|Initial release||31 October 1992|
|Stable release||§1.6 (9 June 2013[±])|
gzip is a file format and a software application used for file compression and decompression. The program was created by Jean-Loup Gailly and Mark Adler as a free software replacement for the
compress program used in early Unix systems, and intended for use by the GNU Project (the "g" is from "GNU"). Version 0.1 was first publicly released on 31 October 1992, and version 1.0 followed in February 1993.
|Internet media type||
|Uniform Type Identifier (UTI)||org.gnu.gnu-zip-archive|
|Developed by||Jean-Loup Gailly and Mark Adler|
|Type of format||Data compression|
gzip is based on the DEFLATE algorithm, which is a combination of LZ77 and Huffman coding. DEFLATE was intended as a replacement for LZW and other patent-encumbered data compression algorithms which, at the time, limited the usability of
compress and other popular archivers.
"gzip" is often also used to refer to the gzip file format, which is:
- a 10-byte header, containing a magic number (1f 8b), a version number and a timestamp
- optional extra headers, such as the original file name,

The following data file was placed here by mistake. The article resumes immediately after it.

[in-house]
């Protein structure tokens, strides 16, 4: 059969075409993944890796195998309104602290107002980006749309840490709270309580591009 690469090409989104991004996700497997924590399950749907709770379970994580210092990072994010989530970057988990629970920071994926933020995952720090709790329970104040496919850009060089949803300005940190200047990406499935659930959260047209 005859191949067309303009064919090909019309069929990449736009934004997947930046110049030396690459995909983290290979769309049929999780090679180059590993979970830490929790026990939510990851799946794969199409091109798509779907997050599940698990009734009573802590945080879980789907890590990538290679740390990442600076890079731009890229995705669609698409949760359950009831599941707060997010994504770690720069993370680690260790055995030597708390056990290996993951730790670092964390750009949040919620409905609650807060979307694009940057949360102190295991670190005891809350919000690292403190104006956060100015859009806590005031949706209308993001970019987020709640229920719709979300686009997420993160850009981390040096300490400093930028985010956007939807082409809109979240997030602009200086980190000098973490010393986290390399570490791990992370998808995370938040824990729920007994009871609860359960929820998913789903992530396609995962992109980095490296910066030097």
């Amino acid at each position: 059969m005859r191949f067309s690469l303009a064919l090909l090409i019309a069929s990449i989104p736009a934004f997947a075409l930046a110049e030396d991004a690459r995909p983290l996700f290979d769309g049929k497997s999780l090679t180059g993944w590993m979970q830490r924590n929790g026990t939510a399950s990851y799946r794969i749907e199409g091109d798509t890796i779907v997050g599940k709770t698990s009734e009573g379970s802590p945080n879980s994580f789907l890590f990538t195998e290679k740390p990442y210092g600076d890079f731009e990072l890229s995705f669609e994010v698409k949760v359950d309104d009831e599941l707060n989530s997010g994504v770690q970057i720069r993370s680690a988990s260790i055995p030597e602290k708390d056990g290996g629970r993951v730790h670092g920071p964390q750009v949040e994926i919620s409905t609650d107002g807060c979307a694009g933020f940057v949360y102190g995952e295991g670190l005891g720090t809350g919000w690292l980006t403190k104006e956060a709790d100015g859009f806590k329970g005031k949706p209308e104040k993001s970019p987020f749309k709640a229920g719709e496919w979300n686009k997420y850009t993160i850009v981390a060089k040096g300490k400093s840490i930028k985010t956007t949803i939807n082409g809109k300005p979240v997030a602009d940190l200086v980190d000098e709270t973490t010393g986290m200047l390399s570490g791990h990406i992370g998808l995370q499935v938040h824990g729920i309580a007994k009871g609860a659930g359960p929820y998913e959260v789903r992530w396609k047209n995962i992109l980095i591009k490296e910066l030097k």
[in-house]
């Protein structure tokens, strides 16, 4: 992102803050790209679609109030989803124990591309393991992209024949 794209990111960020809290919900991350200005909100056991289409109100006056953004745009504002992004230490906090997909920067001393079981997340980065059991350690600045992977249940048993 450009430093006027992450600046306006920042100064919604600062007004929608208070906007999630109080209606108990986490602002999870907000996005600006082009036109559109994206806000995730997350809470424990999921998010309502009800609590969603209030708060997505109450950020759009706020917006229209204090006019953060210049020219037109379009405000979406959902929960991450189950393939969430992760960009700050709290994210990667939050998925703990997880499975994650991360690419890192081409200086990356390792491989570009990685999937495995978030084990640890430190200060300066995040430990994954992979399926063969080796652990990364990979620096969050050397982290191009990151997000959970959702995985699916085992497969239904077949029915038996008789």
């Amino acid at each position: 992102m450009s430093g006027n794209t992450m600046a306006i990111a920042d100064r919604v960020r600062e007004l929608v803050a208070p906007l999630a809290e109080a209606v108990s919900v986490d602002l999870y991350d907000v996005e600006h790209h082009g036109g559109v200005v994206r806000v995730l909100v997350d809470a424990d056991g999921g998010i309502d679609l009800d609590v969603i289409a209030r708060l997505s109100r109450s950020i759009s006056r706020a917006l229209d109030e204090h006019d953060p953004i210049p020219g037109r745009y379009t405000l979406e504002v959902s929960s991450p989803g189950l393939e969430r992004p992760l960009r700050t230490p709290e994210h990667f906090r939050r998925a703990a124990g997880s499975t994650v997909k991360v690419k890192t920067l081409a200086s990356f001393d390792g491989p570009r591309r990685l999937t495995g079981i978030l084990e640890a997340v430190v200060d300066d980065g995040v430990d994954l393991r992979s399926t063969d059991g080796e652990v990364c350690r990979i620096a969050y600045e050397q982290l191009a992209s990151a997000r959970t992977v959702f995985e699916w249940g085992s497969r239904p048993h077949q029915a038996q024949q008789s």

- a body, containing a DEFLATE-compressed payload
- an 8-byte footer, containing a CRC-32 checksum and the length of the original uncompressed data.
Although its file format also allows for multiple such streams to be concatenated (zipped files are simply decompressed concatenated as if they were originally one file), gzip is normally used to compress just single files. Compressed archives are typically created by assembling collections of files into a single tar archive, and then compressing that archive with gzip. The final
.tgz file is usually called a tarball.
gzip is not to be confused with the ZIP archive format, which also uses DEFLATE. The ZIP format can hold collections of files without an external archiver, but is less compact than compressed tarballs holding the same data, because it compresses files individually and cannot take advantage of redundancy between files (solid compression).
|Developer(s)||The NetBSD Foundation|
|License||Simplified BSD License|
Various implementations of the program have been written. The most commonly known is the GNU Project's implementation using Lempel-Ziv coding (LZ77). OpenBSD's version of gzip is actually the
compress program, to which support for the gzip format was added in OpenBSD 3.4. The 'g' in this specific version stands for gratis. FreeBSD, DragonFlyBSD and NetBSD use a BSD-licensed implementation instead of the GNU version; it is actually a command-line interface for zlib intended to be compatible with the GNU implementation's options. These implementations originally come from NetBSD, and supports decompression of bzip2 and the Unix
Derivatives and other uses
When gzip is invoked as
gunzip, it decompresses the data (a file or stdin).
gunzip is equivalent to
When gzip is invoked as
zcat, it also decompresses the data, but behaves similarly to
cat. It decompresses individual files and concatenates them to standard output.